Driver fatigue was recently cited by Western Cape provincial traffic chief Kenny Africa as one of the biggest problems on South African roads. For those who make a living from being behind the steering wheel every day, the problem is even bigger.
South African logistics is still very much reliant on road transport – and on the drivers who operate the vehicles.
“The solution isn’t as simple as many might assume,” says Gert Basson, GM of mobile solutions at VSc Solutions. “It is far more complex than just assigning a driver to a vehicle, and capping the number of hours the driver is operating that specific vehicle.”
Each type of transport load is charged at a specific rate and may require more than just the driver to accompany the load. Certain loads can only be transported by certain vehicle classes, and each driver is licensed to operate only certain vehicle classes.
Combining these factors with hours of work stated in the Basic Conditions of Employment Act (BCEA), the industry regulations specified by the National Bargaining Council for the Road Freight and Logistics Industry (NBCRFLI), and the efficiencies each logistics operator must take into account to turn a profit, the optimisation of driver scheduling becomes an extremely complex task.
“Instead of expecting this complexity to be the responsibility of one individual, logistics operators can make use of smart applications that takes physical regulatory factors into account and optimise these into schedules or routes,” says Basson.
An optimised driver schedule balances the workload and rotation of the entire resource base within applicable constraints roles and hours. This demands that the number of hours staff worked to date as well as the number of hours staff are due to work the current day are taken into account. This can only be done by comparing progress on current routes with proposed schedules of work planned for the days to follow.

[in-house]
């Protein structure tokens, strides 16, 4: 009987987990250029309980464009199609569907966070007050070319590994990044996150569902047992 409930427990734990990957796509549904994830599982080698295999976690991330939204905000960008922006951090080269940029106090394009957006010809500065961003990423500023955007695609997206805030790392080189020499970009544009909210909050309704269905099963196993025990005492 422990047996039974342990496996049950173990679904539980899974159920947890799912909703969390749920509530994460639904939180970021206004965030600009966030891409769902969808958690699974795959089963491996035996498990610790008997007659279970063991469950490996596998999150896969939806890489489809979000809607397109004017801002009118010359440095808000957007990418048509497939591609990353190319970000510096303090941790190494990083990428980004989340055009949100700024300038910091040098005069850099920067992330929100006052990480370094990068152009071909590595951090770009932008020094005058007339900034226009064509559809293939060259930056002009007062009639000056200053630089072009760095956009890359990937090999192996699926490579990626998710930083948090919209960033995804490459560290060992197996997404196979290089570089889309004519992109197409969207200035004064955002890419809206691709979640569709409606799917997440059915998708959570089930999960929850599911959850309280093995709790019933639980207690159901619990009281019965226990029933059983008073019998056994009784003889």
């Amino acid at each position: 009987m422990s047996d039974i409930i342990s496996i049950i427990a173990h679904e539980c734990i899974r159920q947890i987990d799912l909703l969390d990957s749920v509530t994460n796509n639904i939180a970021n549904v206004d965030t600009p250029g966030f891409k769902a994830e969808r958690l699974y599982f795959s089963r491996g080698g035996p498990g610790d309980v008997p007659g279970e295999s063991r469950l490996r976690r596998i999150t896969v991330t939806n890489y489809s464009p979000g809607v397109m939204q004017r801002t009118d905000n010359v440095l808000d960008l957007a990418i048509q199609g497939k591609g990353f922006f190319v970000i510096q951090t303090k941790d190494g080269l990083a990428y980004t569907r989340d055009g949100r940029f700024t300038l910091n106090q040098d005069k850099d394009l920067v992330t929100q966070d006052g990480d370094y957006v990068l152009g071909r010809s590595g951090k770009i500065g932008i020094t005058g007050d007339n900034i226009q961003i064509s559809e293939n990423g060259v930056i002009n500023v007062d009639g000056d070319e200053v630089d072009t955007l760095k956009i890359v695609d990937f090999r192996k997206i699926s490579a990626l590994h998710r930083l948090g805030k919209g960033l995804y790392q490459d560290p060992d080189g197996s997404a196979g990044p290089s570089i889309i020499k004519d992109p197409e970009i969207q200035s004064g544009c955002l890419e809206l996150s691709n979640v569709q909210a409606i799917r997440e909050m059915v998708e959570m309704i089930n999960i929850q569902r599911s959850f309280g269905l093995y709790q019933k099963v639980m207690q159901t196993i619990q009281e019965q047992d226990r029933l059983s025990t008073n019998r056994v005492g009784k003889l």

Driver scheduling is often done based on payroll data, which takes into account the number of regular and overtime hours worked. The data, however, does not always make provision for special circumstances or regulations relating to a specific route or vehicle class.
“There are multiple role players and rules in an organisation that need to be catered for to ensure regulations are adhered to as well as applied in the most effective manner daily and over a working period,” says Basson.
“A safe and effective driver schedule needs to take into account HR, finance, payroll, leave, resource planning, transport management, asset management, licensing, and driver licensing, to name but a few.
“There are some instances where the right app can calculate the intricacies of optimised driver scheduling and route planning better than even the most experienced individual. It would be much better for any employer to rather use that individual in other areas where their experience will have an even greater impact.
“Driver scheduling and route optimisation is not just about turning a profit or just sticking to regulations. The impact of driver fatigue is not only expensive downtime and repairs to vehicles, but in many cases, a tragic loss of innocent life.”
- Isuzu Supports Drought Relief in Makhanda
- Customer-centricity hits the tyre industry
- Thomsons Towing built on the back of Tata Trucks
- Truck drivers test new digital vehicle systems in mobile simulator
- WABCO Introduces New Fleet Solutions Business
- Your FREE Issue: Truck & Bus Magazine – June
- Hyva expands EDGE Line
- Peace-of-mind offer from FUSO
- Bridgestone Group Releases Sustainability Report
- FAW builds solid foundation with the DSD Group